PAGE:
Jindal, Walker, Cruz – those are my three top choices, with the understanding that Walker is probably our best shot at a victory, especially if teamed up with Martinez or Sandoval (Sandoval is already getting pressure to run against Reid in 2016…word I’ve heard is that he’d rather have bleach poured in his eyes than run for Senator, but we’ll see how the pressure works on him…plus, taking down Reid would cement a GOP hero status for him, thus opening up a very real chance at the White House for him in 2020 if the GOP loses in 2016, or 2024 if we win).

        Jeb’s plan, from what I gather, is to go heavily after Independents and use them to win – probably admitting that a lot of conservatives would stay home, his hope is to motivate moderates to such a degree that it more than makes up for it. To me, that is a disastrous status…the moderates who don’t vote don’t vote because they don’t care…and they aren’t going to be suddenly convinced to care by the prospect of a third Bush presidency. On the other hand, Cruz is apparently going a “screw the moderates” route and will try to leverage conservatives to be white-hot enthusiastic about a Cruz presidency. This has a much better chance of producing a victory…there are millions of conservatives who didn’t vote in 2008 or 2012…and especially in 2012, enough didn’t vote to make the difference (2008, even if they all had voted, we probably still would have lost…Obama just go so many “don’t care” voters to the polls that year to vote for the first black President…Hillary counts on duplicating that with the first woman President; she’ll fail…unless her base is motivated, she can’t win).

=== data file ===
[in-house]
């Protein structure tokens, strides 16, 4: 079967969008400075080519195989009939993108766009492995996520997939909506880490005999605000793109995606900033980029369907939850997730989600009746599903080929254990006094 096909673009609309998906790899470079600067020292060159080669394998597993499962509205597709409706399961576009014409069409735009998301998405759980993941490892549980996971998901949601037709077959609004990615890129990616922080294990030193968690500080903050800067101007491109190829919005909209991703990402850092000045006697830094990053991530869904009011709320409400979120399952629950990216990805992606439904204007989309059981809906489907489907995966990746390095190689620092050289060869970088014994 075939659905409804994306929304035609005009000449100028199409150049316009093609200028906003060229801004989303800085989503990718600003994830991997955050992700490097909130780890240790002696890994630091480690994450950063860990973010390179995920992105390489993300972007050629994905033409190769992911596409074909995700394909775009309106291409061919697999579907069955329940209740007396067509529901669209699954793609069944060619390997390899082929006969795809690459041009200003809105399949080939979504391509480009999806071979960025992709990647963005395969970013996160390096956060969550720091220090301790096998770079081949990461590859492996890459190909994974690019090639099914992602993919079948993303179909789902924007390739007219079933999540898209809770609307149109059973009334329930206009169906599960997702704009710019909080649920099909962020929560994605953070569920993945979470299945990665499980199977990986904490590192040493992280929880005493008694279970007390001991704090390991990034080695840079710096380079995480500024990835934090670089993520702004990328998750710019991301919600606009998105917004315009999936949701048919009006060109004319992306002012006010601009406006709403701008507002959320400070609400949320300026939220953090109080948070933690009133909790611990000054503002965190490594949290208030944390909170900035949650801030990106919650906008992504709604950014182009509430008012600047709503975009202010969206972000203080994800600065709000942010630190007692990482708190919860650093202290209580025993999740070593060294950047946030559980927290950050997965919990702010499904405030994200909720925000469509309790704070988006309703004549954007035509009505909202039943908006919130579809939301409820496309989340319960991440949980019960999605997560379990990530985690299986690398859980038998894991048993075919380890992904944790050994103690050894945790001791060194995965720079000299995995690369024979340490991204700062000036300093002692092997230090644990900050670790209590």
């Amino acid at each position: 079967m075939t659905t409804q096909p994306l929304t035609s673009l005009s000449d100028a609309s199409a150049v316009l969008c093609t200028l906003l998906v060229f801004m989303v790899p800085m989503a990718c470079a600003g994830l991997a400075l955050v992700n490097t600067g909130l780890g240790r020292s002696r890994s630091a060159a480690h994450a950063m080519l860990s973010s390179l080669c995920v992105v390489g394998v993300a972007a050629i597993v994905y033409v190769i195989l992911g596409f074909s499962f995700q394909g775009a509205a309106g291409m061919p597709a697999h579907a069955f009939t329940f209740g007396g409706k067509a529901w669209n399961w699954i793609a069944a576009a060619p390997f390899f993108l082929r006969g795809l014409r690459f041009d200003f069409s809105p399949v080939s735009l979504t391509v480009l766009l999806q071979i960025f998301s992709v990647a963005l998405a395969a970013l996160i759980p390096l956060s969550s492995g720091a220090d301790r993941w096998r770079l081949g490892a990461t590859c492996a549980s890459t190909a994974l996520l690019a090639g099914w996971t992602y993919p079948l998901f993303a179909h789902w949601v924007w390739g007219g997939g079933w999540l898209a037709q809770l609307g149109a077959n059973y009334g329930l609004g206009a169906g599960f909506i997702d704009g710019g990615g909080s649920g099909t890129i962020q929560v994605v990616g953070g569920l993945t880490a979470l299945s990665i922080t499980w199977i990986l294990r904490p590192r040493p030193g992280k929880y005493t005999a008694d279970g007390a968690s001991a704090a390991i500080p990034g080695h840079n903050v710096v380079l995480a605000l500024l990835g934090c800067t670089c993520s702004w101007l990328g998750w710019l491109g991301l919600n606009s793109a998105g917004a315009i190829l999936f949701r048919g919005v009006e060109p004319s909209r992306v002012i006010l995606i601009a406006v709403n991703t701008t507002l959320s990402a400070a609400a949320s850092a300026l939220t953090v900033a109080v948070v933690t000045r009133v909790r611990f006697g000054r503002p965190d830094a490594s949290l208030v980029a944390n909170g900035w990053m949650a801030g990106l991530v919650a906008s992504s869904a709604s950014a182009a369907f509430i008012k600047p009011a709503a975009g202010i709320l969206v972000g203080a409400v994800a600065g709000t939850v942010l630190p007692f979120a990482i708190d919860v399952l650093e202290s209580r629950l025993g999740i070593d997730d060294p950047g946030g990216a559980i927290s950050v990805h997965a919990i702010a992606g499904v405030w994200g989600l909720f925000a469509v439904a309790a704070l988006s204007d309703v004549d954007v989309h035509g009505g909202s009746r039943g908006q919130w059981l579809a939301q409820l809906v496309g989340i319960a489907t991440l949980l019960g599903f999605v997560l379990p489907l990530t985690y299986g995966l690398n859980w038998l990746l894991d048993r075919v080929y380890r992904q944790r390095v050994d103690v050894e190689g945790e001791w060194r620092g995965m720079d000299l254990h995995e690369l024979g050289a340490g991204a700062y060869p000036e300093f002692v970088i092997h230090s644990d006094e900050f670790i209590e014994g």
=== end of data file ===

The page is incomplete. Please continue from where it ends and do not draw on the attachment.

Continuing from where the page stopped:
• Retired Spook December 17, 2014 / 2:47 pm

        Jindal, Walker, Cruz – those are my three top choices

        Based on his performance as Governor, Walker would make the best president of the three. Jindal looks great on paper, and has done a lot of things of which I approve, but his approval rating in his home state is dismal — in the mid 30’s in the latest poll I could find, and 2/3 of those polled in Louisiana said he should not run for President. Cruz is probably the most capable and credible of being able to articulate the need for smaller, Constitutional government, but also the least likely to be able to be elected as both the media and the establishment wings of both parties hate him. I’m more and more convinced that there aren’t more than about 20-25% of Americans, at least Americans who vote, who want smaller, less intrusive government. Absent another Ronald Reagan, who can turn that 20-25% into a majority coalition, I don’t see a bright future. I’d love to be wrong.